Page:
Our New Dedicated Osseointegration and TMR Service
For the first time, patients outside the military who are looking for a life free from socket-related problems or nerve related pain will be able to access these pioneering surgical procedures and specialist rehabilitation in one package of care within the UK. This service is run by Dorset Orthopaedic and Relimb – part of the private patients’ unit (PPU) based at the Royal Free London NHS Foundation Trust.
Matthew Hughes, Managing Director at Dorset Orthopaedic, said: “We’re delighted to be a part of this pioneering new partnership with Relimb and bringing these incredible treatments to the UK.”
Relimb surgeons Norbert Kang and Alex Woollard, who work in the PPU at the Royal Free London NHS Foundation Trust in Hampstead will perform the surgical procedures, while Dorset Orthopaedic will provide follow-up rehabilitation and support.
Mr Kang added: “We’re incredibly excited to be the first in the UK to offer this combination of revolutionary procedures from one surgical unit. It is a great honour for us and couldn’t have happened without the combined efforts of many teams. We’re delighted to be partnering with Dorset Orthopaedic to provide this service, which will ensure our patients experience a seamless pathway of care.”
What is Osseointegration?
Although traditional prosthetic sockets are still used by the wider amputee population in the UK Osseointegration is becoming a popular alternative.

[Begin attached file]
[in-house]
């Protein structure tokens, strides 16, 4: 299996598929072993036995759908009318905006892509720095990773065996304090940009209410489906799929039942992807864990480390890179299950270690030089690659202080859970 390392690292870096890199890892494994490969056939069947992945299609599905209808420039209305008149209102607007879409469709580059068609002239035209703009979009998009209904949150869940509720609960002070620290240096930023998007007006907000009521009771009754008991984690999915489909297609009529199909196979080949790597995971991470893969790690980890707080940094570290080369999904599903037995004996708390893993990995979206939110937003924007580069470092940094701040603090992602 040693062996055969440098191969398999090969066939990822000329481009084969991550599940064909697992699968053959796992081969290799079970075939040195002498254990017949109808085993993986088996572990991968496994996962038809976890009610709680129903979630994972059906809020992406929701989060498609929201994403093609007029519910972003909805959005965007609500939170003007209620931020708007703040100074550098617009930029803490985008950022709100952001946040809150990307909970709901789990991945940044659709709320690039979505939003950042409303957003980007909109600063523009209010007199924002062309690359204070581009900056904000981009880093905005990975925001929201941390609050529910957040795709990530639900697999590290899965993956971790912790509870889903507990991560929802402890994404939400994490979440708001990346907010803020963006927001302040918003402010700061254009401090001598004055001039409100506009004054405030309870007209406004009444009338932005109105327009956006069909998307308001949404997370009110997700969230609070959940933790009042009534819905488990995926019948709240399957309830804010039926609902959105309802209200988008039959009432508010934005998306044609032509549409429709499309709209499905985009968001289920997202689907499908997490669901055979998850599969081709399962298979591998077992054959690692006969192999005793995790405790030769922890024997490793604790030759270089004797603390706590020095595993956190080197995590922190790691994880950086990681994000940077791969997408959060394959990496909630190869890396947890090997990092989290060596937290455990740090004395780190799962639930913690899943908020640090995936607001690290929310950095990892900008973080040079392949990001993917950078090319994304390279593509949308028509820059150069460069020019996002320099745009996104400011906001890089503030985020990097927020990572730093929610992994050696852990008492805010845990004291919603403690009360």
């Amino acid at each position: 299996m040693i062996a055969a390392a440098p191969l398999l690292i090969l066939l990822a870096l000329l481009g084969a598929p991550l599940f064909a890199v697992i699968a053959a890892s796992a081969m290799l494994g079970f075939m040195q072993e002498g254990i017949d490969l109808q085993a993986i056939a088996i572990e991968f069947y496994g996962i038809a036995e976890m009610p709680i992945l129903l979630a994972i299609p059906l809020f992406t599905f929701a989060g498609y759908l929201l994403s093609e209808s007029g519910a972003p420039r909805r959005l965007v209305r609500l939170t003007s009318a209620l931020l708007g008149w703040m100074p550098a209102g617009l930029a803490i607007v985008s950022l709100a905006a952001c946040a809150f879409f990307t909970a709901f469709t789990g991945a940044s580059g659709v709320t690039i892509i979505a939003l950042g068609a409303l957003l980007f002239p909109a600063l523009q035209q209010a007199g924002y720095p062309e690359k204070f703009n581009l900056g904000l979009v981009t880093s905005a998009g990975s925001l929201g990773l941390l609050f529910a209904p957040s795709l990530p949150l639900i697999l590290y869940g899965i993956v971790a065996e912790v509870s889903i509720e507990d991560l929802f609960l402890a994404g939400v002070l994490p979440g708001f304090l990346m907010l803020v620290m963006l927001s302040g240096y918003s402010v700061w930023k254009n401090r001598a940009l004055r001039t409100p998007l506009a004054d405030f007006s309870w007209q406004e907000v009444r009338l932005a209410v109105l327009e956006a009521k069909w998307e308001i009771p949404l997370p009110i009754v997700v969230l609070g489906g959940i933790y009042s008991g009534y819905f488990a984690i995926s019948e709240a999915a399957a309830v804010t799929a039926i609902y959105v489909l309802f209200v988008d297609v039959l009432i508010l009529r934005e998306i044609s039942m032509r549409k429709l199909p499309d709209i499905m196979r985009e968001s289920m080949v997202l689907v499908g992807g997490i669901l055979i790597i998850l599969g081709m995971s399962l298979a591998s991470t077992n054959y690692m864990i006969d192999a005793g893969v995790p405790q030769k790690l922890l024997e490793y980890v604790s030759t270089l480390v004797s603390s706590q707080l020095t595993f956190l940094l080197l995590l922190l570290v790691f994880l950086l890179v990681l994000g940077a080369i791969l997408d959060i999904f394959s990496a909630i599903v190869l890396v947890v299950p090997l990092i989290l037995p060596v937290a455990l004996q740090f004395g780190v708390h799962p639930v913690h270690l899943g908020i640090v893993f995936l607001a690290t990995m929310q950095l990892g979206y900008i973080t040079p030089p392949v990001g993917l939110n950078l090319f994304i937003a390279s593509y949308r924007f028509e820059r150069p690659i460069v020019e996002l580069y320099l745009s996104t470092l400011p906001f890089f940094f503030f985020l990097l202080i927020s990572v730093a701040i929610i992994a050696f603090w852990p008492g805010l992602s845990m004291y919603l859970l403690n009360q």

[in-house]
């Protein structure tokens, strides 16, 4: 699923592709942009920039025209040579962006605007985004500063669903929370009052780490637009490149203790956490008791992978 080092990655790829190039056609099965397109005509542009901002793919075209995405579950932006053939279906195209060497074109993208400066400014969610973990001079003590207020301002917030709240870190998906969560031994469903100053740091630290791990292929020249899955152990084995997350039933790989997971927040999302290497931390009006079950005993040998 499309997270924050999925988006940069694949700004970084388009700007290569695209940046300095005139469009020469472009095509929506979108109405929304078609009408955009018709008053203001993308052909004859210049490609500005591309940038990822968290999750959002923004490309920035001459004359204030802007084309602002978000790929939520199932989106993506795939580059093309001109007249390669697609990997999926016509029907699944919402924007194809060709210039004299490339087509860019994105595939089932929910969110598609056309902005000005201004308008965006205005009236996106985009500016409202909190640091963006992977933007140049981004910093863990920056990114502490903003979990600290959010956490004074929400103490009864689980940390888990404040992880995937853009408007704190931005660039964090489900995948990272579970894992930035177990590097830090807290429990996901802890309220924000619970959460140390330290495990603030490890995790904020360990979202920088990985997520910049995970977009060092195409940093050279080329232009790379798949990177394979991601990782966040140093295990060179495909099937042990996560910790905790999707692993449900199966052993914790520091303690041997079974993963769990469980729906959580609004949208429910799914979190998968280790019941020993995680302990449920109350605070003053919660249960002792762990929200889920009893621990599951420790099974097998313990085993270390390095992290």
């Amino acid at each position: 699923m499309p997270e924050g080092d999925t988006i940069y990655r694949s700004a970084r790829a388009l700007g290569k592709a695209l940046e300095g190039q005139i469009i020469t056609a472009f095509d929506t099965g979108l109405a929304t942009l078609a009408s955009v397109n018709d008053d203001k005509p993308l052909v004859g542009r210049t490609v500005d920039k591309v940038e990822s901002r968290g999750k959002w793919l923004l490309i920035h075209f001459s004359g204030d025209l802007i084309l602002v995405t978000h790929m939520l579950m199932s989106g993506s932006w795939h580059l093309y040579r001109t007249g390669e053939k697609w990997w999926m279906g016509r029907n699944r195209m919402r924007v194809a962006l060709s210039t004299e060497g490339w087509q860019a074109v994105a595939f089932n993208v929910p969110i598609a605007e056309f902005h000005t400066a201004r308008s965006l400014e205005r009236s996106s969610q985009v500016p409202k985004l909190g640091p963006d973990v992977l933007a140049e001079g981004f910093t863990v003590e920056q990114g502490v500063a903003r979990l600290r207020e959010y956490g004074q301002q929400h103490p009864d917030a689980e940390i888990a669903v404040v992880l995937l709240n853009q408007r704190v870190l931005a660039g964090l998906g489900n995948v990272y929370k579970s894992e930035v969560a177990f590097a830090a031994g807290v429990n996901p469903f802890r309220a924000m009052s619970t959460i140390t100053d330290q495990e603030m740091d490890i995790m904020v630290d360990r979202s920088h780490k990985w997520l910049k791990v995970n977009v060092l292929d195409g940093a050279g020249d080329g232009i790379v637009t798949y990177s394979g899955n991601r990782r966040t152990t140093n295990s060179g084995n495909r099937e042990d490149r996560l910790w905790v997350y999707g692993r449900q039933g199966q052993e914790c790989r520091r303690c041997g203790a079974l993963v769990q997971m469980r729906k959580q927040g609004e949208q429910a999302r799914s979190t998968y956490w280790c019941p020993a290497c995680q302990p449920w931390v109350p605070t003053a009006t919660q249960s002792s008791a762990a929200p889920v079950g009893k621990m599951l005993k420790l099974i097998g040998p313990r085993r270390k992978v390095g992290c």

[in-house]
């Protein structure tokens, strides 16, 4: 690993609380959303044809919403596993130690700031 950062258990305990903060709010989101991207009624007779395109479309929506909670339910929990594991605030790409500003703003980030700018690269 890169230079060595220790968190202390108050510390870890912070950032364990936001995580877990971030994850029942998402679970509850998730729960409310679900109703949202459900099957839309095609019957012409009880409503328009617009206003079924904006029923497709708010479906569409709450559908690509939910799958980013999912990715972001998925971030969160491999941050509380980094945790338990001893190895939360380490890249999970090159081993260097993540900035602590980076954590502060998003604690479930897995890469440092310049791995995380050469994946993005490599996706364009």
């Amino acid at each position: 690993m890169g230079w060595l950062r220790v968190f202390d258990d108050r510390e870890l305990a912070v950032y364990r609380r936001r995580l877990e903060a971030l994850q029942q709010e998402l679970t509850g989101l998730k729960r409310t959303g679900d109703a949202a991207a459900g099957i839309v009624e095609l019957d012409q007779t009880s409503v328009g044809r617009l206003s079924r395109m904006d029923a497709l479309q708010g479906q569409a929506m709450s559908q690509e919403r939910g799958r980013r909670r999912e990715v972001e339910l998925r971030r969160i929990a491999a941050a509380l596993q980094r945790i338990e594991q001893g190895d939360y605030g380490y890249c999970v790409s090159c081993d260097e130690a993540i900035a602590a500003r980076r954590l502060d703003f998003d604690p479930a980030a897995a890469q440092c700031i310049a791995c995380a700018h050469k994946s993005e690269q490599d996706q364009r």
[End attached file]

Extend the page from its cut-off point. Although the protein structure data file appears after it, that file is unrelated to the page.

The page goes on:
Osseointegration (OI), also known as direct skeletal fixation (DSF), is a pioneering procedure that involves fitting a titanium implant directly into the bone, allowing for a prosthesis to be connected to it. This method represents a significant departure from the traditional approach of fitting a socket to a residual limb, which has been the prominent method for hundreds of years.
Osseointegration was discovered in the 1950s and introduced to the UK in the 1990s. Initially an option for above the knee amputees, the technique is increasingly being used to treat below the knee and upper limb patients thanks to the increase in the collective global experience of the procedure.
The insertion of a titanium implant into the bone is performed as part of a one or two stage surgery. After this, a period of gradual and increased loading through the implant then takes place
The benefits of being able to walk on prosthetics are acknowledged as being both psychological as well as physical. It can dramatically improve the lifestyle of the individual as well as their long-term health, in addition to reducing dependency and potentially providing the opportunity to return to work if they have not been able to before. Because the prosthesis is directly attached into the bone, patients feel it as being part of their own body by natural osseoperception. The removal of the need for a socket also has the benefit of eliminating any long term challenges associated with their use, such as chafing, rubbing, friction, excoriation, ulcers and infections. Good hygiene and care around the site where the abutment protrudes out of the body is essential to reduce the risk of infection, although inflammation of the bone is rare.
Potential benefits of Osseointegration:
- A better quality of life
- Comfort without the use of sockets
- Increased prosthetic use
- More stability and increased safety when walking
- Improved comfort when seated
- Minimal skin complications
Why not come to one of our Osseointegration open days and speak to amputees that have been through the procedure and see the quality of life they enjoy for yourself!